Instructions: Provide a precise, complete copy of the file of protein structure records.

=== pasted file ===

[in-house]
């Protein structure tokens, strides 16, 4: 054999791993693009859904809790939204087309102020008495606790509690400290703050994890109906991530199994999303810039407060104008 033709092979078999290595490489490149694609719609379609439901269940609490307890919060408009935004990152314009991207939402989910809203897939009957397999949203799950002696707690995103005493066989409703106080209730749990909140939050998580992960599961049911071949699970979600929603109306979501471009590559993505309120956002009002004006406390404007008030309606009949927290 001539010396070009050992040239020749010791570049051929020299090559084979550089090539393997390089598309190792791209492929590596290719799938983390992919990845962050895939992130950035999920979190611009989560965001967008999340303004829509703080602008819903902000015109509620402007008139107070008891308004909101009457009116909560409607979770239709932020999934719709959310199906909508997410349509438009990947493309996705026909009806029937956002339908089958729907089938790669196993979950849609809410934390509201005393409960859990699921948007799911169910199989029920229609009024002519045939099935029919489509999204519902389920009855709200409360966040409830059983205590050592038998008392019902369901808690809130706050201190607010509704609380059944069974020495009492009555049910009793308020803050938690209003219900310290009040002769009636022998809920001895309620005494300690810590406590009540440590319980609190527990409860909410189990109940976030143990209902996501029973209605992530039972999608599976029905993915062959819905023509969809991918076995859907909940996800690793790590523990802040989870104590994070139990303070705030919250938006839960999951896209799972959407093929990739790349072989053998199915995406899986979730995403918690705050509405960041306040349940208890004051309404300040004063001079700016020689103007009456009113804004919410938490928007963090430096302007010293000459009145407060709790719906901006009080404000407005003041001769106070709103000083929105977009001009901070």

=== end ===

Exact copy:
[in-house]
């Protein structure tokens, strides 16, 4: 054999791993693009859904809790939204087309102020008495606790509690400290703050994890109906991530199994999303810039407060104008 033709092979078999290595490489490149694609719609379609439901269940609490307890919060408009935004990152314009991207939402989910809203897939009957397999949203799950002696707690995103005493066989409703106080209730749990909140939050998580992960599961049911071949699970979600929603109306979501471009590559993505309120956002009002004006406390404007008030309606009949927290 001539010396070009050992040239020749010791570049051929020299090559084979550089090539393997390089598309190792791209492929590596290719799938983390992919990845962050895939992130950035999920979190611009989560965001967008999340303004829509703080602008819903902000015109509620402007008139107070008891308004909101009457009116909560409607979770239709932020999934719709959310199906909508997410349509438009990947493309996705026909009806029937956002339908089958729907089938790669196993979950849609809410934390509201005393409960859990699921948007799911169910199989029920229609009024002519045939099935029919489509999204519902389920009855709200409360966040409830059983205590050592038998008392019902369901808690809130706050201190607010509704609380059944069974020495009492009555049910009793308020803050938690209003219900310290009040002769009636022998809920001895309620005494300690810590406590009540440590319980609190527990409860909410189990109940976030143990209902996501029973209605992530039972999608599976029905993915062959819905023509969809991918076995859907909940996800690793790590523990802040989870104590994070139990303070705030919250938006839960999951896209799972959407093929990739790349072989053998199915995406899986979730995403918690705050509405960041306040349940208890004051309404300040004063001079700016020689103007009456009113804004919410938490928007963090430096302007010293000459009145407060709790719906901006009080404000407005003041001769106070709103000083929105977009001009901070």